DPS Meeting, Madison, October 1998
Session 46P. Laboratory Research for Planetary Atmospheres
Contributed Poster Session, Thursday, October 15, 1998, 5:00-6:30pm, Hall of Ideas

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[46P.08] A Nonresonant Photoacoustic Cell for Low-Temperature Relaxation Measurements

B.P. Michael, J. E. Allen, Jr. (NASA-GSFC )

Conditions in the upper atmospheres of planets are such that the assumption of local thermodynamic equilibrium is no longer valid and the energy level populations for various constituents do not follow a typical Boltzmann distribution. Radiative cooling then becomes extremely important, requiring source functions that are dependent on the collisional deactivation rates between the constituents. Unfortunately, the experimental data available on these deactivation rates are limited even for the most common constituents, resulting in situations where the principal uncertainity in atmospheric models is directly related to the temperature dependence of the collisional relaxation rates of the species involved. To address this need, a low-temperature nonresonant photoacoustic cell has been developed to measure the vibrational-to-translational (V-T) relaxation times of a gas-phase species as a function of temperature over the range from 77 to 300 K. This new cell has been specifically designed to eliminate Helmholtz resonances and includes several improvements over our previous cell enabling us to achieve the desired low temperatures. Characteristics and capabilities of the cell will be presented along with results for V-T relaxation of the {\em v}4 band of CH4 at temperatures below 250 K.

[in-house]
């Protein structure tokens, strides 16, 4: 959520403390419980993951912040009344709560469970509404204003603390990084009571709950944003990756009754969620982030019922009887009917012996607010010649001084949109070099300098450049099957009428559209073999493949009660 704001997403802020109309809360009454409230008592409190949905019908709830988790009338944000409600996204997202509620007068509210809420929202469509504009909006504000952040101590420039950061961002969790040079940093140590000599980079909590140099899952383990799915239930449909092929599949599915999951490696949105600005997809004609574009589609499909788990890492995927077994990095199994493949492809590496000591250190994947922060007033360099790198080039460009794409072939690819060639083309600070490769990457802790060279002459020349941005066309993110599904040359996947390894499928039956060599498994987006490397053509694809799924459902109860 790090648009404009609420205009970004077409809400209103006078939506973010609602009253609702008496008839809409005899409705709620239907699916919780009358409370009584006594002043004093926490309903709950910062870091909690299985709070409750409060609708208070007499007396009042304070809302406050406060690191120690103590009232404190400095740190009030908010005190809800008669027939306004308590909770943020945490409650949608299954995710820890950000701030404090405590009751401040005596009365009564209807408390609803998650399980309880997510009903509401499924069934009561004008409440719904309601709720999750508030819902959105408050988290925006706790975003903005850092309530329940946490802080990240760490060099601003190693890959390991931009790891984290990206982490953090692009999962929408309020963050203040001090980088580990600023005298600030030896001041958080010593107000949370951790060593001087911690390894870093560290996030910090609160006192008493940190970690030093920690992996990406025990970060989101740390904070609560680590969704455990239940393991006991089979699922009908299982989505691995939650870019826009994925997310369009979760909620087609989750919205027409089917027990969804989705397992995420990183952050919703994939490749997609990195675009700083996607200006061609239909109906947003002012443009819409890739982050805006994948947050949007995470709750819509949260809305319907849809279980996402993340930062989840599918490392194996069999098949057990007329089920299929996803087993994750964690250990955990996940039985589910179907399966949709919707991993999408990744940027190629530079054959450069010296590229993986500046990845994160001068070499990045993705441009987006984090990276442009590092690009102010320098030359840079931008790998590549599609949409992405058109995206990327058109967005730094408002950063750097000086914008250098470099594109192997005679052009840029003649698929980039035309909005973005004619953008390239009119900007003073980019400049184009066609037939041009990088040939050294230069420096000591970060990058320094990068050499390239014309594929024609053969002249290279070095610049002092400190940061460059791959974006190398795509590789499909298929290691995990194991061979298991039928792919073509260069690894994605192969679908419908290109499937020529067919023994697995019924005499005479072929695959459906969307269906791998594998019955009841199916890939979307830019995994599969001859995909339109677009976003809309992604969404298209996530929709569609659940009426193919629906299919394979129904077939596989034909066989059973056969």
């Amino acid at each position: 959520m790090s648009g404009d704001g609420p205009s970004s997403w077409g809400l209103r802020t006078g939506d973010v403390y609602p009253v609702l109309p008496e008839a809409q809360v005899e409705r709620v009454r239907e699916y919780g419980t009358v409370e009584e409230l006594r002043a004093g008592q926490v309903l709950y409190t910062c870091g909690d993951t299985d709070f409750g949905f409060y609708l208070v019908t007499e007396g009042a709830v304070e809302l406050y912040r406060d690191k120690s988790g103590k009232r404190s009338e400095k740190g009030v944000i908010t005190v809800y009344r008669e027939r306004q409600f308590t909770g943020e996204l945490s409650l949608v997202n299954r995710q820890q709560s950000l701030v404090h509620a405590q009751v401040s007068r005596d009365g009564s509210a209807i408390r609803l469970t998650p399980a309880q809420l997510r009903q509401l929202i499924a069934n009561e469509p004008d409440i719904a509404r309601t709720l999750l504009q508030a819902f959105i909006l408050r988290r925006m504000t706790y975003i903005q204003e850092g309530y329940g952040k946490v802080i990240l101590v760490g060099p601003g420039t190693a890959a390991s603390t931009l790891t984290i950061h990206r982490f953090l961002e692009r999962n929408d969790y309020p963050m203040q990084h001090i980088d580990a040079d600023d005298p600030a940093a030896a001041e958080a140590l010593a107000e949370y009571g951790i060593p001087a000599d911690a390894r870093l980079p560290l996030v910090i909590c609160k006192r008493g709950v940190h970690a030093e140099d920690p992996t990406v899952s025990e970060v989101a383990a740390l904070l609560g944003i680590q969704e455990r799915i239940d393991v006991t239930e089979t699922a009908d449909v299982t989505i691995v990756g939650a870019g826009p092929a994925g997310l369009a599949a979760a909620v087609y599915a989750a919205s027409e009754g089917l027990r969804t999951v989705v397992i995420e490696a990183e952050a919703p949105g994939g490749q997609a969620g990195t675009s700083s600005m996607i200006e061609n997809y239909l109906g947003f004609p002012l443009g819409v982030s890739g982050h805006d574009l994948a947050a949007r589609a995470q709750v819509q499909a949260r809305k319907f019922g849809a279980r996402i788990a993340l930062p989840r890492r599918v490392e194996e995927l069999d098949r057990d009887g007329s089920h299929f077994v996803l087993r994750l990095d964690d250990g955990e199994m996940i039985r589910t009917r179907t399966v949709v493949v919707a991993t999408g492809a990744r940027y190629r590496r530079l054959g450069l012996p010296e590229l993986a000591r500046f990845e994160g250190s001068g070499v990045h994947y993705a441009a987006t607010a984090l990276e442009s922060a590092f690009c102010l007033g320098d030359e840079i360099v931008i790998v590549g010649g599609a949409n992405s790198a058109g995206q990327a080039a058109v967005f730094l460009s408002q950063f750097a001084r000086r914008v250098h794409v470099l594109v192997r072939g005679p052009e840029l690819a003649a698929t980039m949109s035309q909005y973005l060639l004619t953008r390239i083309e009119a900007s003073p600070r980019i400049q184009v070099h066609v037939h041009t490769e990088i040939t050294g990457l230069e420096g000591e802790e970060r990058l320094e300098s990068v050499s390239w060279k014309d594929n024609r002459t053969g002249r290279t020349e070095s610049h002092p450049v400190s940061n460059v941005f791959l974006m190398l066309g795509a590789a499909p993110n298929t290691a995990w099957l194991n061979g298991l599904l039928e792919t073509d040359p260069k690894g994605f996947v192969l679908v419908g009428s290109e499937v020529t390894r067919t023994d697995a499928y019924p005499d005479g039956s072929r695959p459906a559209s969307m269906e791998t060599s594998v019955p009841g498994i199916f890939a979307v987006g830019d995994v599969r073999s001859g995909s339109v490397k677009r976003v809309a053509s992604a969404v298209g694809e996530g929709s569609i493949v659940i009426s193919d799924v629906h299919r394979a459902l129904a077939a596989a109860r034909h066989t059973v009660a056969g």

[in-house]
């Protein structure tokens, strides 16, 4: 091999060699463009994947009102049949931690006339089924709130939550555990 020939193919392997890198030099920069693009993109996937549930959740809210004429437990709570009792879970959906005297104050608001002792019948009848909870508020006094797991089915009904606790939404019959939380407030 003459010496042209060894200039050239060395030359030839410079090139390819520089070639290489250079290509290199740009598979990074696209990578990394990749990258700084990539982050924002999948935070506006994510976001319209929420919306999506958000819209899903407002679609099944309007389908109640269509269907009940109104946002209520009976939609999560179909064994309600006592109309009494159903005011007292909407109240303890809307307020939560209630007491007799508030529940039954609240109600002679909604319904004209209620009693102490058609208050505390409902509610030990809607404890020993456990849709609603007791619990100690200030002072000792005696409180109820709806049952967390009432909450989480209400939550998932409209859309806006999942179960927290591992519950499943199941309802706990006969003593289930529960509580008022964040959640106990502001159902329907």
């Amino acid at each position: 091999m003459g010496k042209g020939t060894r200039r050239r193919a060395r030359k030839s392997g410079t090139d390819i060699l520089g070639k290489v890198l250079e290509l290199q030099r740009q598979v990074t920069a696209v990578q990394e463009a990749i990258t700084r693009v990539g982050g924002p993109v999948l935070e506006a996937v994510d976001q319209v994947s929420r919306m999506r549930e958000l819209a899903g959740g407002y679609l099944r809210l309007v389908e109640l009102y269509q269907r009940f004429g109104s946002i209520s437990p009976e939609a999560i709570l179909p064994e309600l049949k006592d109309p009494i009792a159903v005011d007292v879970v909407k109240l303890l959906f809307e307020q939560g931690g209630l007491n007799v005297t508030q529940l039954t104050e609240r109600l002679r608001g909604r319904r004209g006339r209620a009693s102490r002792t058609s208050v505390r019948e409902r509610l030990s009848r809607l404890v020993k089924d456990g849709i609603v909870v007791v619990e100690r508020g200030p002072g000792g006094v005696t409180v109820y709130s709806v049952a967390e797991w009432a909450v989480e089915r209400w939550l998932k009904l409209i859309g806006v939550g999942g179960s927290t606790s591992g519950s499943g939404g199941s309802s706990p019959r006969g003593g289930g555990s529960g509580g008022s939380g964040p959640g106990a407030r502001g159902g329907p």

The author(s) of this abstract have provided an email address for comments about the abstract: Patrick.Michael@gsfc.nasa.gov

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